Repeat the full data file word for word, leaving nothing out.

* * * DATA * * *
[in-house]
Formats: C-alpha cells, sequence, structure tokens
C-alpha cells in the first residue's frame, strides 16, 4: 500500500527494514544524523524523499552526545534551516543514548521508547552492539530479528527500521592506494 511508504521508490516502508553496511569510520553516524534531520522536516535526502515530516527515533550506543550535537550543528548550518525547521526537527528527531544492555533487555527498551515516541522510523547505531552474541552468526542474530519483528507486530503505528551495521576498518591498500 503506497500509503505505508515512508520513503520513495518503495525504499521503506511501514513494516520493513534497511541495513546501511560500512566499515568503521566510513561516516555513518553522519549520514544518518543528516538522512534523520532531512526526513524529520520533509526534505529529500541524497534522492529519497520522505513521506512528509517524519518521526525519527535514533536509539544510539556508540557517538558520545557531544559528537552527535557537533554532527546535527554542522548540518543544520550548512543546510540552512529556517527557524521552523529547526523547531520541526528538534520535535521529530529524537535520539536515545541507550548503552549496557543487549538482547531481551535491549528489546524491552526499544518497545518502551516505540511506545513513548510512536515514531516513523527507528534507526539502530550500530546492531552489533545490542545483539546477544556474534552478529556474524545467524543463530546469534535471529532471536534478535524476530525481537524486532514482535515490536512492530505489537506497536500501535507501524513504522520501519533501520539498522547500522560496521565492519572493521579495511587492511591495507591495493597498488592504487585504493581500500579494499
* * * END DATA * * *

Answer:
[in-house]
Formats: C-alpha cells, sequence, structure tokens
C-alpha cells in the first residue's frame, strides 16, 4: 500500500527494514544524523524523499552526545534551516543514548521508547552492539530479528527500521592506494 511508504521508490516502508553496511569510520553516524534531520522536516535526502515530516527515533550506543550535537550543528548550518525547521526537527528527531544492555533487555527498551515516541522510523547505531552474541552468526542474530519483528507486530503505528551495521576498518591498500 503506497500509503505505508515512508520513503520513495518503495525504499521503506511501514513494516520493513534497511541495513546501511560500512566499515568503521566510513561516516555513518553522519549520514544518518543528516538522512534523520532531512526526513524529520520533509526534505529529500541524497534522492529519497520522505513521506512528509517524519518521526525519527535514533536509539544510539556508540557517538558520545557531544559528537552527535557537533554532527546535527554542522548540518543544520550548512543546510540552512529556517527557524521552523529547526523547531520541526528538534520535535521529530529524537535520539536515545541507550548503552549496557543487549538482547531481551535491549528489546524491552526499544518497545518502551516505540511506545513513548510512536515514531516513523527507528534507526539502530550500530546492531552489533545490542545483539546477544556474534552478529556474524545467524543463530546469534535471529532471536534478535524476530525481537524486532514482535515490536512492530505489537506497536500501535507501524513504522520501519533501520539498522547500522560496521565492519572493521579495511587492511591495507591495493597498488592504487585504493581500500579494499